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Portrait of library namesake now on view in Dana Library

Dr. Mark Winston, left, Assistant Chancellor of the Rutgers-Newark campus and director of the John Cotton Dana Library and Dr. William Peniston, right, Librarian of the Newark Museum, with the portrait.

The John Cotton Dana Library, on the Rutgers-Newark campus, is pleased to announce the installation of a portrait of John Cotton Dana in the Dana Room on the 4th floor. The oil painting, by the distinguished artist, Douglas Volk, is on long-term loan from the Newark Museum. The 1923 portrait was given to the Museum by C. W. Feigenspan, a prominent Newark citizen and president of both the Feigenspan Brewing Company and the Federal Trust Company of Newark.

John Cotton Dana served as Newark Public Library director from 1902 until 1929. His accomplishments in providing innovative services and programs to equalize and expand access to information brought him national acclaim. Newark Public Library offered books to children in the library's Children's Room, in their schools through circulating "trunk" collections, and in their neighborhoods with bookmobiles. The library also offered specialized sources for members of the business community at a branch in the city's commercial district. Newark's teachers had access to a collection of practice and research materials, including a remarkable picture file. The library made reading materials in languages other than English available to Newark's newest residents. In 1909 Dana acquired a series of Japanese prints that were displayed on the library's fourth floor, an area set aside for the new Newark Museum. Dana began to add pieces of American art, handicrafts and utilitarian objects.

In addition to his work at the Public Library and the Museum, Dana was very active in city life, serving on educational and cultural committees and boards of trustees. He was a board member of the New Jersey Law School, one of Rutgers-Newark's predecessors. When the School's Pre-Legal Department became a four-year program, the new school was named Dana College. Although Dana College was quickly followed by the Newark College of Arts and Sciences, the library continues to carry his name. In honor of his contributions, John Cotton Dana was known as Newark's First Citizen.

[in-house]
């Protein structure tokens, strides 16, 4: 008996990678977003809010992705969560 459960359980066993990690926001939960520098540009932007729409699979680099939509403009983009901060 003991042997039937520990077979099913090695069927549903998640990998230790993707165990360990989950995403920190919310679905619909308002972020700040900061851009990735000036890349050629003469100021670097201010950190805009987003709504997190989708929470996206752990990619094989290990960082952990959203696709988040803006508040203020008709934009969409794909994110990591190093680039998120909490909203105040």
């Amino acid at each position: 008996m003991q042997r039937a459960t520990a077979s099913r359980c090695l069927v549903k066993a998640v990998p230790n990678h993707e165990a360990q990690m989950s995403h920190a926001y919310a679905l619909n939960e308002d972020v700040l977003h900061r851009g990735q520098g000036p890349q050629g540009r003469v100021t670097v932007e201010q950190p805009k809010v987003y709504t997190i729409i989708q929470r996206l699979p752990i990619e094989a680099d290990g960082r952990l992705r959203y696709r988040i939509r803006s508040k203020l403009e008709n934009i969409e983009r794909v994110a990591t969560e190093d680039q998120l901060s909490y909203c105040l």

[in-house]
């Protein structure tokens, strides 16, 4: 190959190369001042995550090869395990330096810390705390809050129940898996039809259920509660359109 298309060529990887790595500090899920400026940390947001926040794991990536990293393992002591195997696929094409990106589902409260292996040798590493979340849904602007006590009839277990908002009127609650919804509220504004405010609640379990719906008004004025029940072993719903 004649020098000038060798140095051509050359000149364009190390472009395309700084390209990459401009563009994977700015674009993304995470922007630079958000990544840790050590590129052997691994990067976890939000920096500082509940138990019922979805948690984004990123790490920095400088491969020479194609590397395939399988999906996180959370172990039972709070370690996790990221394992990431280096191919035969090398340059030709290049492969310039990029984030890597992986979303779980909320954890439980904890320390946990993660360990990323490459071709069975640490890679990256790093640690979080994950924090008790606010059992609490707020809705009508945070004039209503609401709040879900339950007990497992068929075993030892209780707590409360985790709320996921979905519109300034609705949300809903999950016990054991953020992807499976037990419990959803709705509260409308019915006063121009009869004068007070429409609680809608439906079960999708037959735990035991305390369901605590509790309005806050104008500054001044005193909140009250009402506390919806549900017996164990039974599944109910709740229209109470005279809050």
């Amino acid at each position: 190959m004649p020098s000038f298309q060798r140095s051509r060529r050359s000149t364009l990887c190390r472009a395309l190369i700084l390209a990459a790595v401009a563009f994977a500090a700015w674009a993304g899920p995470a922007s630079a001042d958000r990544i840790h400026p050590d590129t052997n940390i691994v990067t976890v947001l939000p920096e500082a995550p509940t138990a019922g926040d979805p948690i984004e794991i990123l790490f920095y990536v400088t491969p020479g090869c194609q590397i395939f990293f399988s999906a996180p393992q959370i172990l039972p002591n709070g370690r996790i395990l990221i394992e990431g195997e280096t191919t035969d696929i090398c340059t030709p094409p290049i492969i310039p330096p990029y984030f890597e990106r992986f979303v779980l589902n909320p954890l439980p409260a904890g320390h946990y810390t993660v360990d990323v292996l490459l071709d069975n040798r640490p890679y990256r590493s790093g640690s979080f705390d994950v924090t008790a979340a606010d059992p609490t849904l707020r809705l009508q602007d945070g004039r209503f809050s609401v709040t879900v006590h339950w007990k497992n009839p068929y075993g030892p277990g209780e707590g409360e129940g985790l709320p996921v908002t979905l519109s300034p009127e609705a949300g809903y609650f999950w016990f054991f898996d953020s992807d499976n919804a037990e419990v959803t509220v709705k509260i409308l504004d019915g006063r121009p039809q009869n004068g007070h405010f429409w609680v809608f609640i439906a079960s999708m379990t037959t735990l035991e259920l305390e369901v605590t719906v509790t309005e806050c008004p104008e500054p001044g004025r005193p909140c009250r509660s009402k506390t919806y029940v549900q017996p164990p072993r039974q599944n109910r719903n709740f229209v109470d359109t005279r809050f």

The painter, Douglas Volk (1856-1935), was a contemporary of Dana (1856-1929). During his lifetime, he enjoyed a national reputation for his portraits, as well as his historical studies of the colonial period in New England. Volk studied with Jean Léon Gérôme at L'École des Beaux Arts (Paris) and on his return to the United States he began his lengthy career as an art educator in New York City, teaching first at Cooper Union and later at the Art Students League, the New York Society of Ethical Culture, and the National Academy of Design. Volk's paintings have been collected by the National Gallery and the Corcoran Gallery (Washington, D. C.), the Metropolitan Museum of Art (New York), and the Carnegie Museum (Pittsburgh). His murals decorate the walls of the Court House in Des Moines, IA, and the Capitol building in St. Paul, MN. Volk received his first medal for paintings displayed at the Columbian Exposition in Chicago in 1893. Many awards followed, including the Proctor Portrait Prize and the Saltus Gold Medal of the National Academy of Design in 1910, as well as the Academy's Maynard Portrait Prize in 1915. Volk was recognized by the American art world when he was elected to membership in the Society of American Artists (1880) and the National Academy of Design (1899).

The portrait may be viewed during Dana Library's events or by request to the Media Services Department (973/353-5917).

Posted August 31, 2009